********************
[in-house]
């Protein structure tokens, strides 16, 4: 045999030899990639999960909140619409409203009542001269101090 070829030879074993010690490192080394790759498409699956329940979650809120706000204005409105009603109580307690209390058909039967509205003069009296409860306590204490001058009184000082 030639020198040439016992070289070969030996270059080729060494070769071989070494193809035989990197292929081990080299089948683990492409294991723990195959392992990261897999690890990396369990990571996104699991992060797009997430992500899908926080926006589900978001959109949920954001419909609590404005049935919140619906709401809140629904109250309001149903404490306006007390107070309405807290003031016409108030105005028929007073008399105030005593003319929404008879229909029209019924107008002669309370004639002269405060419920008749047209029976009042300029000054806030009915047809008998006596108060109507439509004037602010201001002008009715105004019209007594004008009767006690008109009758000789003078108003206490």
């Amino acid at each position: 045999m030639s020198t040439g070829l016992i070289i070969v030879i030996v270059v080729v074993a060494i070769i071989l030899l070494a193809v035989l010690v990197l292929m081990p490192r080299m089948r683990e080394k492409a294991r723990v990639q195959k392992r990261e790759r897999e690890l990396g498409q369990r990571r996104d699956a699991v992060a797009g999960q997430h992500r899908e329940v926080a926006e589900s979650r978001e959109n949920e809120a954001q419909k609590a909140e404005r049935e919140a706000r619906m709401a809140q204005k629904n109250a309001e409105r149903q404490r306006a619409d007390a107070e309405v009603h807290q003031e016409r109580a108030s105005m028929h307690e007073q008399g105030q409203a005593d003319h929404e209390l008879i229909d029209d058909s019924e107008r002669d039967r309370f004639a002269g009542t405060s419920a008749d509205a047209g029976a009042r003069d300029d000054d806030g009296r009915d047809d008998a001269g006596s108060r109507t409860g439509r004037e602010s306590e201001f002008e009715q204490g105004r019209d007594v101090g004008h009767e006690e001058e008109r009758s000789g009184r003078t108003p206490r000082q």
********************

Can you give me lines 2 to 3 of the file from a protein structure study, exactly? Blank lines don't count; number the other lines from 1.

């Protein structure tokens, strides 16, 4: 045999030899990639999960909140619409409203009542001269101090 070829030879074993010690490192080394790759498409699956329940979650809120706000204005409105009603109580307690209390058909039967509205003069009296409860306590204490001058009184000082 030639020198040439016992070289070969030996270059080729060494070769071989070494193809035989990197292929081990080299089948683990492409294991723990195959392992990261897999690890990396369990990571996104699991992060797009997430992500899908926080926006589900978001959109949920954001419909609590404005049935919140619906709401809140629904109250309001149903404490306006007390107070309405807290003031016409108030105005028929007073008399105030005593003319929404008879229909029209019924107008002669309370004639002269405060419920008749047209029976009042300029000054806030009915047809008998006596108060109507439509004037602010201001002008009715105004019209007594004008009767006690008109009758000789003078108003206490």
């Amino acid at each position: 045999m030639s020198t040439g070829l016992i070289i070969v030879i030996v270059v080729v074993a060494i070769i071989l030899l070494a193809v035989l010690v990197l292929m081990p490192r080299m089948r683990e080394k492409a294991r723990v990639q195959k392992r990261e790759r897999e690890l990396g498409q369990r990571r996104d699956a699991v992060a797009g999960q997430h992500r899908e329940v926080a926006e589900s979650r978001e959109n949920e809120a954001q419909k609590a909140e404005r049935e919140a706000r619906m709401a809140q204005k629904n109250a309001e409105r149903q404490r306006a619409d007390a107070e309405v009603h807290q003031e016409r109580a108030s105005m028929h307690e007073q008399g105030q409203a005593d003319h929404e209390l008879i229909d029209d058909s019924e107008r002669d039967r309370f004639a002269g009542t405060s419920a008749d509205a047209g029976a009042r003069d300029d000054d806030g009296r009915d047809d008998a001269g006596s108060r109507t409860g439509r004037e602010s306590e201001f002008e009715q204490g105004r019209d007594v101090g004008h009767e006690e001058e008109r009758s000789g009184r003078t108003p206490r000082q």